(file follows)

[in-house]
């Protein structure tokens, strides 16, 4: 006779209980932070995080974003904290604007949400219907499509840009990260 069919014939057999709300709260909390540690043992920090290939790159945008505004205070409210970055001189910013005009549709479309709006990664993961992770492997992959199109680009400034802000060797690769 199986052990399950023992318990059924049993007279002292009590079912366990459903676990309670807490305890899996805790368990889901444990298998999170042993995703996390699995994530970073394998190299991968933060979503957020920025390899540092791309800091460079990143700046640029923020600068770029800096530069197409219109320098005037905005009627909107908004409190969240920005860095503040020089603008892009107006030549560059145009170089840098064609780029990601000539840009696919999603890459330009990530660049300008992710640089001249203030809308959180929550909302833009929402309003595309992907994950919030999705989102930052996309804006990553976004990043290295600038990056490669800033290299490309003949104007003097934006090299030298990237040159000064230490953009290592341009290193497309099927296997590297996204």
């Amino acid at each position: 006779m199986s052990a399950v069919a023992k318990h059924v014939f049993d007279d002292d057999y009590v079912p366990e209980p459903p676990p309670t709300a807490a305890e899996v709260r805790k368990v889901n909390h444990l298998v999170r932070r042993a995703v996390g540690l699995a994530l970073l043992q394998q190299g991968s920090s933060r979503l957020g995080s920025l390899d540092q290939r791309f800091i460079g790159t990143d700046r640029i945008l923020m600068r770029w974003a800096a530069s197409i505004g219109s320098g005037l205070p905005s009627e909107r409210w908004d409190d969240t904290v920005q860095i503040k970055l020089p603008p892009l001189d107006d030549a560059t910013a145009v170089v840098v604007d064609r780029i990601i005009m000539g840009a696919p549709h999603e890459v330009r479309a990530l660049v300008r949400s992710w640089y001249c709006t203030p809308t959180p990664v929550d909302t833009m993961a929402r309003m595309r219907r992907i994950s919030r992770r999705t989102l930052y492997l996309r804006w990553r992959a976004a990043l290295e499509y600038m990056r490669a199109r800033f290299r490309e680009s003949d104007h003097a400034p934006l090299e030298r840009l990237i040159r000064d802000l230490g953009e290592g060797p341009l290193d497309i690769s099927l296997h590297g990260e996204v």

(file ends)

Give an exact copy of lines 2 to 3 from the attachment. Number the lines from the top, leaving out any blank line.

């Protein structure tokens, strides 16, 4: 006779209980932070995080974003904290604007949400219907499509840009990260 069919014939057999709300709260909390540690043992920090290939790159945008505004205070409210970055001189910013005009549709479309709006990664993961992770492997992959199109680009400034802000060797690769 199986052990399950023992318990059924049993007279002292009590079912366990459903676990309670807490305890899996805790368990889901444990298998999170042993995703996390699995994530970073394998190299991968933060979503957020920025390899540092791309800091460079990143700046640029923020600068770029800096530069197409219109320098005037905005009627909107908004409190969240920005860095503040020089603008892009107006030549560059145009170089840098064609780029990601000539840009696919999603890459330009990530660049300008992710640089001249203030809308959180929550909302833009929402309003595309992907994950919030999705989102930052996309804006990553976004990043290295600038990056490669800033290299490309003949104007003097934006090299030298990237040159000064230490953009290592341009290193497309099927296997590297996204």
């Amino acid at each position: 006779m199986s052990a399950v069919a023992k318990h059924v014939f049993d007279d002292d057999y009590v079912p366990e209980p459903p676990p309670t709300a807490a305890e899996v709260r805790k368990v889901n909390h444990l298998v999170r932070r042993a995703v996390g540690l699995a994530l970073l043992q394998q190299g991968s920090s933060r979503l957020g995080s920025l390899d540092q290939r791309f800091i460079g790159t990143d700046r640029i945008l923020m600068r770029w974003a800096a530069s197409i505004g219109s320098g005037l205070p905005s009627e909107r409210w908004d409190d969240t904290v920005q860095i503040k970055l020089p603008p892009l001189d107006d030549a560059t910013a145009v170089v840098v604007d064609r780029i990601i005009m000539g840009a696919p549709h999603e890459v330009r479309a990530l660049v300008r949400s992710w640089y001249c709006t203030p809308t959180p990664v929550d909302t833009m993961a929402r309003m595309r219907r992907i994950s919030r992770r999705t989102l930052y492997l996309r804006w990553r992959a976004a990043l290295e499509y600038m990056r490669a199109r800033f290299r490309e680009s003949d104007h003097a400034p934006l090299e030298r840009l990237i040159r000064d802000l230490g953009e290592g060797p341009l290193d497309i690769s099927l296997h590297g990260e996204v």